Page:American Journal of Sociology Volume 15.djvu/68

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54 THE AMERICAN JOURNAL OF SOCIOLOGY

sentiments, and desires to bear upon the organs of government. Mr. Jephson in his great work on the Platform ^^ has traced the rise and development of all these forms of public expression in England. But manifestly the "Platform," meaning, as he him- self defines it, "every political speech at a public meeting, exclud- ing those from the pulpit and those in courts of justice," ^^ is far too narrow a term to include all these various phenomena. Since, however, the central and most important of these agencies, the one upon which the others all in a measure depend, is the public speech, it may, in the absence of a better term, not be too violent a use of synecdoche if we use the platform to designate the entire group of organs above enumerated-

Developing later than the press, the platform is its only possi- ble rival in effectiveness and power. It came into existence in England during the eighteenth century, suggested probably by the great religious meetings of Wesley and Whitfield. The times were, however, ripe for the development of new organs for expressing the public will. Southey, in his Life of Wesley, says :

Perhaps the manner in which Methodism has familiarized the lower classes to the work of combining in associations, making rules for their own governance, raising funds, and communicating from one part of the king- dom to another, may be reckoned among the incidental evils which have resulted from it; but in this respect it has only facilitated a process to which other causes had given birth."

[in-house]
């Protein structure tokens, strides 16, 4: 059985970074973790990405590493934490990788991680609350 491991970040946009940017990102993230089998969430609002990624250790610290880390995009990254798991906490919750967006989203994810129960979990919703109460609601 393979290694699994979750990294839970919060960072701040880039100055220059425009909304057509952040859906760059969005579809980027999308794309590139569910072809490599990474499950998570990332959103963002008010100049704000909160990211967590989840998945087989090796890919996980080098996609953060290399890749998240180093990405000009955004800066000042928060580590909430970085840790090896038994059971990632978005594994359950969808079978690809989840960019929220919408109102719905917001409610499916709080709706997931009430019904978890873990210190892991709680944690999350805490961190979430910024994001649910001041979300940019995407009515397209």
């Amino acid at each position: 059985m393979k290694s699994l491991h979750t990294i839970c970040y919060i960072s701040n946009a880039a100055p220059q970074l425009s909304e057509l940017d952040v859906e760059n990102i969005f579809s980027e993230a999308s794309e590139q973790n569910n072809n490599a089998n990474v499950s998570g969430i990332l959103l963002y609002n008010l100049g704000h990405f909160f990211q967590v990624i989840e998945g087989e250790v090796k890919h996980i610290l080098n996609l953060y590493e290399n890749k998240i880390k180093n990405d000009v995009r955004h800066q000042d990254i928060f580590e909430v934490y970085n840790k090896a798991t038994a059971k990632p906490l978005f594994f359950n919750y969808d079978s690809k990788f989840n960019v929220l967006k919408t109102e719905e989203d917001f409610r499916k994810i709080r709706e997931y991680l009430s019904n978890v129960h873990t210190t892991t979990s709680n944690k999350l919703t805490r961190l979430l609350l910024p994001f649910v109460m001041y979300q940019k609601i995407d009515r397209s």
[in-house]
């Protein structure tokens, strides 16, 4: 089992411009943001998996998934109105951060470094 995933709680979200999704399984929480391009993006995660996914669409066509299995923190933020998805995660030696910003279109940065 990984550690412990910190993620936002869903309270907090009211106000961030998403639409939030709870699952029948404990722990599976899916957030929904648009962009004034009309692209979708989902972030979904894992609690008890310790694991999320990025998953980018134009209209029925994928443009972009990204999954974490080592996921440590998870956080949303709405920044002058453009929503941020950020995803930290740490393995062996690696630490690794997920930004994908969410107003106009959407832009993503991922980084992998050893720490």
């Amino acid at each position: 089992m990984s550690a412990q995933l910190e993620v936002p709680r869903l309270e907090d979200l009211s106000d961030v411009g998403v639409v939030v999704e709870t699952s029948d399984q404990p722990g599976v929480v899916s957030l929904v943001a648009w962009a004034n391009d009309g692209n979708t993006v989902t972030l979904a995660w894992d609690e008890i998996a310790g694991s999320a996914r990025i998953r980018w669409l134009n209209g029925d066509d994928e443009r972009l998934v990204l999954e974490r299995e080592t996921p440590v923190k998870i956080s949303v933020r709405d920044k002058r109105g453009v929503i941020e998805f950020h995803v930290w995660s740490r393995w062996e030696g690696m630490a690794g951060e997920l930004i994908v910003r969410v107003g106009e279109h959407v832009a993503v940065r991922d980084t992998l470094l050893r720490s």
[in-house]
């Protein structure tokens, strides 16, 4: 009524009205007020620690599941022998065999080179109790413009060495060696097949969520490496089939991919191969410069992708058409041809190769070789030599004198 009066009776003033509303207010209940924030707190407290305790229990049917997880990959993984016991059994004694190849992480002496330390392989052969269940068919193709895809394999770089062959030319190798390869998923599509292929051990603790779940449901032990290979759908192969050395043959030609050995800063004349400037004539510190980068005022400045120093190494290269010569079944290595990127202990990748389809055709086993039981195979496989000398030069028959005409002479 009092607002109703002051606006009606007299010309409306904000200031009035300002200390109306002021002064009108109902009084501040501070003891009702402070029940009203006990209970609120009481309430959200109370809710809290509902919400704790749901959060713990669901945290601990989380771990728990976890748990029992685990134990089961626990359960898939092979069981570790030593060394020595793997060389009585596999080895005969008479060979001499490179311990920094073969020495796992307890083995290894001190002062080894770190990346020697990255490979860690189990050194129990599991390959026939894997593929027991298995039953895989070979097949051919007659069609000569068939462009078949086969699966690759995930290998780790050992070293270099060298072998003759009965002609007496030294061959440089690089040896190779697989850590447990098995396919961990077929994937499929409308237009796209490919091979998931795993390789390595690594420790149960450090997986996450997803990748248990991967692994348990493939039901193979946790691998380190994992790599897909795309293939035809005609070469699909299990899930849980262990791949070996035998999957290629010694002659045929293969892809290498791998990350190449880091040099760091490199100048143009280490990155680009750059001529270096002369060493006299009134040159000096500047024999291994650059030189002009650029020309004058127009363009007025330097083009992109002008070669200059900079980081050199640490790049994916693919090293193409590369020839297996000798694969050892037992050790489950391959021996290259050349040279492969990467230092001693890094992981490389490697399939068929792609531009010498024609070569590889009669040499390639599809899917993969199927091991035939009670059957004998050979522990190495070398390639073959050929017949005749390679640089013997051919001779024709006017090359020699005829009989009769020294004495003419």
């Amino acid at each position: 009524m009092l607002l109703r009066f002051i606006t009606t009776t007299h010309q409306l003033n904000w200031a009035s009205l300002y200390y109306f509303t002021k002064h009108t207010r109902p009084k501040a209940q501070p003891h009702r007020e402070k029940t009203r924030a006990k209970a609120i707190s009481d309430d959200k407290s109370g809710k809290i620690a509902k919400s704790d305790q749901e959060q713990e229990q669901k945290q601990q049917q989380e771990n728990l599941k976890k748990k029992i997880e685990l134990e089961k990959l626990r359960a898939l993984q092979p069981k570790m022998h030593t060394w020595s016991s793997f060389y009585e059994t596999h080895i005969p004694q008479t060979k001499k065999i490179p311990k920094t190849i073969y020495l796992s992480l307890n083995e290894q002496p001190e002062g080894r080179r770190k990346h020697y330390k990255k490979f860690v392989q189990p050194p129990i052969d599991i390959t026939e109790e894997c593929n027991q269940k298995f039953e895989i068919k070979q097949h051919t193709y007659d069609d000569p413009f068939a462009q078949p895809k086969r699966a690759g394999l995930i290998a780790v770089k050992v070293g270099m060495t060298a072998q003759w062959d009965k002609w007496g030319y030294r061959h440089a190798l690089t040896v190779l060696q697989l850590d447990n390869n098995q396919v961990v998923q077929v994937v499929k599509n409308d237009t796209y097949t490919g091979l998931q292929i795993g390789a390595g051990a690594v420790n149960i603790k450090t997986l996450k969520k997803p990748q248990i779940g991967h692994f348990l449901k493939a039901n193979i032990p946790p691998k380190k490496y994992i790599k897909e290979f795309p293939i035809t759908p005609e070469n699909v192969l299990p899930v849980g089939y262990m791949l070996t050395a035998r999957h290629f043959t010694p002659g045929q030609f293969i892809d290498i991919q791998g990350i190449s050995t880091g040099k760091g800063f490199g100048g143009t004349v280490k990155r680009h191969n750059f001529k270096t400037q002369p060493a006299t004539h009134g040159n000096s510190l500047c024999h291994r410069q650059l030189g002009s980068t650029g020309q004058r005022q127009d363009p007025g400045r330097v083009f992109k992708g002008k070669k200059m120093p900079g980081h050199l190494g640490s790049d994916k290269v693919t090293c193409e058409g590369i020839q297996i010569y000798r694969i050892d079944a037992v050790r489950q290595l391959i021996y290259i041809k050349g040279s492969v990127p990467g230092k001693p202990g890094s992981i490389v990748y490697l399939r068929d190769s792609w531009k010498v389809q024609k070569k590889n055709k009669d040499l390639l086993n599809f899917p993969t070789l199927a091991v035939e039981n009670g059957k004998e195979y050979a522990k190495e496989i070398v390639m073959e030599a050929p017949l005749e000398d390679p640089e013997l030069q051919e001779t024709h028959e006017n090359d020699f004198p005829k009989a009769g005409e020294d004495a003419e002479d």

There had been isolated cases of popular clamor, as in 1733 against Walpole's excise scheme, but as a definite instrument for expressing the public will the platform dates from 1763, when it was used very effectively against the government's proposal of a tax on cider. Public meetings, petitions, resolutions, instructions to members in the House of Commons were all used with such good effect that within three years the obnoxious measure was repealed. The next great demonstration of the power of the platform followed shortly. The history of the Middlesex elec- tion and all the events connected with the name of John Wilkes are too familiar to be more than barely referred to. In this the platform played a most conspicuous part. The people were

    • Ibid., Introduction, p. xix.
    • Vol. II, p. 533 (quoted by Jephson, op. cit.. Vol. I, p. 7).